Germany, with Hitler in power, began an aggressive campaign in Europe, invading Czechoslovakia. Hitler then created an alliance with Italy and Japan to form the Axis Powers. When Germany invaded Poland, Great Britain and France entered the war. By 1940, the only Allied force to resist German occupation was Great Britain. However, Great Britain gained an ally when Germany invaded the Soviet Union in 1941.
Although the United States at first sought to be neutral in the conflict, events forced it to enter the war. On December 7, 1941, Japan attacked Pearl Harbor, a U.S. military base in the Pacific. On December 11, Germany and Italy declared war on the United States. The United States joined the Allied forces and helped turn the war in its favor. In May 1945, Germany surrendered. In August 1945, the United States dropped the first atomic bomb on Hiroshima, Japan, and soon after dropped another on Nagasaki. Five days later, Japan surrendered.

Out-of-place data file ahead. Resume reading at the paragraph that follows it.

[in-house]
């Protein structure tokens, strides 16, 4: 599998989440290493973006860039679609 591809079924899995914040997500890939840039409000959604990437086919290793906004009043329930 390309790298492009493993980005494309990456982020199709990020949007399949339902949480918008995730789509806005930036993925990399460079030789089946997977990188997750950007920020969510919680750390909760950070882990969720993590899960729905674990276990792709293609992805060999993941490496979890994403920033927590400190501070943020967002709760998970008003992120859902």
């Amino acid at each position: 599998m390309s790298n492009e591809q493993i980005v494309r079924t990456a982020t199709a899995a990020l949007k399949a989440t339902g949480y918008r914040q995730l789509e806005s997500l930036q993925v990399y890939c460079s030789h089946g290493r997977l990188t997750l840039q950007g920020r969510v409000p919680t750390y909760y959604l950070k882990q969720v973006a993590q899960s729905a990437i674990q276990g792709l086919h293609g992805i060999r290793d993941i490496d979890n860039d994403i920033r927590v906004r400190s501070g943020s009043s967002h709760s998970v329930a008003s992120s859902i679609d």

World War II devastated entire cities, and both civilians and soldiers suffered. Tens of millions of people were killed. The war revolutionized warfare by introducing nuclear weapons. Politically, power shifted away from Great Britain and France, and the United States and the Soviet Union emerged as world powers. After the war, the Soviet Union kept control of its occupation zones and took power in Eastern Europe. This expansion threatened the West and started the Cold War, a struggle for power between the capitalist West and the Communist bloc that lasted until 1989.
Use the information from the passage about World War II to answer the questions.
- Which of the following was NOT a likely consequence of World War II?
- death of millions
- the end of racism
- destruction of cities
- shift in world power
- threat of nuclear war
- Based on the information about World War II, which of the following is a likely assumption as to why Hitler rose to power?
- Hitler's totalitarian government exercised absolute power.
- Many citizens resisted the rise of the Nazi Party.
- Germans wanted a powerful leader who would lift them out of financial chaos.
- Germans needed a leader to fend off British and French aggression.
- Nazi propaganda techniques were not successful.
A New Nation